To remove one of these files, run the following:
% rm File1
Check to make sure it worked with ls again:
You can see that the file you removed is indeed gone; it no longer shows up in the list.
Safer Ways Remove Files — The first way of removing files, as shown above, is really for those people who are confident with the command line. It’s working without a net, though, and there is a simple safeguard you can use to protect yourself. The rm command has an option, -i (for interactive), which tells the shell to ask you to confirm that you really want to delete each file. To use this option, run the command as follows:
% rm -i File2
The shell asks you to confirm.
y for yes or
n for no.
remove File2? y
If you type
y, the file will be deleted. If you type
n, the file will not be touched. In both cases, the Terminal displays a new prompt; it gives no other information, and you need to use ls again to see what’s in the directory.
Want an even safer way to remove files? Mimic the way the Finder does it and move them to the Trash. Then they won’t be deleted until you empty the Trash manually. Try this mv command:
% mv MyFilertf ~/.Trash
Getting More Feedback with rm — The rm command has another option, -v (verbose), which shows the names of files as it removes them. If you use this option, the shell shows the following:
% rm -v File3
I have added the prompt after the file removal to illustrate how this displays. All this option does is show the name of the file, but it can serve to confirm exactly which file has been removed. Of course, if you made a typo and removed the wrong file, it’s too late!
Removing Directories with rm — Although you can use rmdir for removing empty directories, the rm command also lets you do this through the -d option. To remove a directory, use the following command, along with the -i and -v options for additional security:
% rm -div Directory1
The rm command can also remove directories recursively, using the -r (recursive) option, deleting a directory and all its subdirectories, as well as any files they contain. This is like dragging a folder, containing sub-folders and files, to the Trash in the Finder, except you can’t drag it back out of the Trash if you want to keep it. If rm is a loaded gun, rm -r is a loaded bazooka. I cannot stress strongly enough how dangerous this command is, since you could blow away large numbers of files with a single mistake!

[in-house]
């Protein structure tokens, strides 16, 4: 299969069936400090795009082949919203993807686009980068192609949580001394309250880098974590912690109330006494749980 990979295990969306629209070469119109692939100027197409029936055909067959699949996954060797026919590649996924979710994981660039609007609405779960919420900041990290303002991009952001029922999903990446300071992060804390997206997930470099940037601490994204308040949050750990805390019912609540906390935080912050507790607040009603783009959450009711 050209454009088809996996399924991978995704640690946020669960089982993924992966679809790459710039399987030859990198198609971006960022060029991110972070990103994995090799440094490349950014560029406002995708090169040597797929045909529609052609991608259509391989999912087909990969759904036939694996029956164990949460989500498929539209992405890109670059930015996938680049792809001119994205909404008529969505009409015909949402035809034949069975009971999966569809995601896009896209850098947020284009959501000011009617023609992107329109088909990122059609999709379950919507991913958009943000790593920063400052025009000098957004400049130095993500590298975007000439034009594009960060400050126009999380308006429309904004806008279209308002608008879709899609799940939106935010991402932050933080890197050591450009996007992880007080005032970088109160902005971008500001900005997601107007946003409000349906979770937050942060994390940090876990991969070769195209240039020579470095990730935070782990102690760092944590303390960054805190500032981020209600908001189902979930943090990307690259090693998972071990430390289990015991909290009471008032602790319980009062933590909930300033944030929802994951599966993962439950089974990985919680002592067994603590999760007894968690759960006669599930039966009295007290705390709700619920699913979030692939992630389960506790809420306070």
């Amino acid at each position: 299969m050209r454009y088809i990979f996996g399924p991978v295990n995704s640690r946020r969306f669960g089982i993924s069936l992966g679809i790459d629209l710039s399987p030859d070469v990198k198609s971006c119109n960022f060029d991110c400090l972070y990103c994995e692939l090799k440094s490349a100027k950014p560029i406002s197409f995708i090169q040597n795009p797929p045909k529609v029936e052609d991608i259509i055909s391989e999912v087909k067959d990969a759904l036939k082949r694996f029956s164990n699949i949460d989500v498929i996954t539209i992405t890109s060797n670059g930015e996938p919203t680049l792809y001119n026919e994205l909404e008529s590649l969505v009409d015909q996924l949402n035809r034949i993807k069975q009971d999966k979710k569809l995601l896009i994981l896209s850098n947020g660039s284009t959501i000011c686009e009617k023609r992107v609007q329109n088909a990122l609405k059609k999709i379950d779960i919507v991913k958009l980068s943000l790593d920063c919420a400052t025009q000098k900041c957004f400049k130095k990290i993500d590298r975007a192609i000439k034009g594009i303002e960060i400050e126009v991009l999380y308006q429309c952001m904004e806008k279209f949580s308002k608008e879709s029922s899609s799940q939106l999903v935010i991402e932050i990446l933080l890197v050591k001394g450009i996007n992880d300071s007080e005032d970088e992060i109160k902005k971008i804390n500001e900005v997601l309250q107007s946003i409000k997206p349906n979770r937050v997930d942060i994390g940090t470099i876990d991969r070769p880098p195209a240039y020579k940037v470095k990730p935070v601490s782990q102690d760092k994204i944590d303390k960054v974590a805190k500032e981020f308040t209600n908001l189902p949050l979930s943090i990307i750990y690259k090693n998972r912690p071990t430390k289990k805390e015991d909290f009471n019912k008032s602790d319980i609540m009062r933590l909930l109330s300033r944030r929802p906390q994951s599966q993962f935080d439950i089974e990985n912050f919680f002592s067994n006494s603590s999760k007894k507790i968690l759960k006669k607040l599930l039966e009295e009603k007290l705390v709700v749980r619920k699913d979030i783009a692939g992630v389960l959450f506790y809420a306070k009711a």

Let’s look at how this works, and how you can use the -i option for minimal protection. First, create a few nested directories:
% mkdir -p Directory1/Directory2/Directory3
Then, to remove all three of these directories, run the following:
% rm -ir Directory1
remove Directory1? y
remove Directory1/Directory2? y
remove Directory1/Directory2/Directory3? y
Obviously, if you don’t use the -i option, the command just removes all the directories without any feedback. But what if you decide you don’t want to remove one of the directories? You can type
n at any point to keep it and each directory above it. Watch what happens then:
% rm -ir Directory1
remove Directory1? y
remove Directory1/Directory2? y
remove Directory1/Directory2/Directory3? n
rm: Directory1/Directory2: Directory not empty
rm: Directory1: Directory not empty
If, at any point in the hierarchy, you don’t want to delete a file or directory, the system cannot let you keep an item without its parent directory. In the above example, the decision to not remove Directory3 means that Directory2 (its parent directory) could not be deleted; Directory1 (the parent of Directory2) also could not be deleted, so none of these three directories will be removed.
Summing Up — This installment has shown you the essential commands for copying, moving, and deleting files and directories, as well as creating directories. These commands – cp, mv, rm, mkdir and rmdir – offer the same basic functions as normal Finder actions, but, as some of the examples show, offer more power and flexibility in certain situations. While the Finder remains easier to use for most operations, these commands give you a powerful alternative, with some capabilities the Finder cannot offer.
[Kirk McElhearn is a freelance writer and translator living in a village in the French Alps. This article is an excerpt from his forthcoming book, Unix for Mac OS X: Learning the Command Line, to be published by Addison-Wesley in 2003.]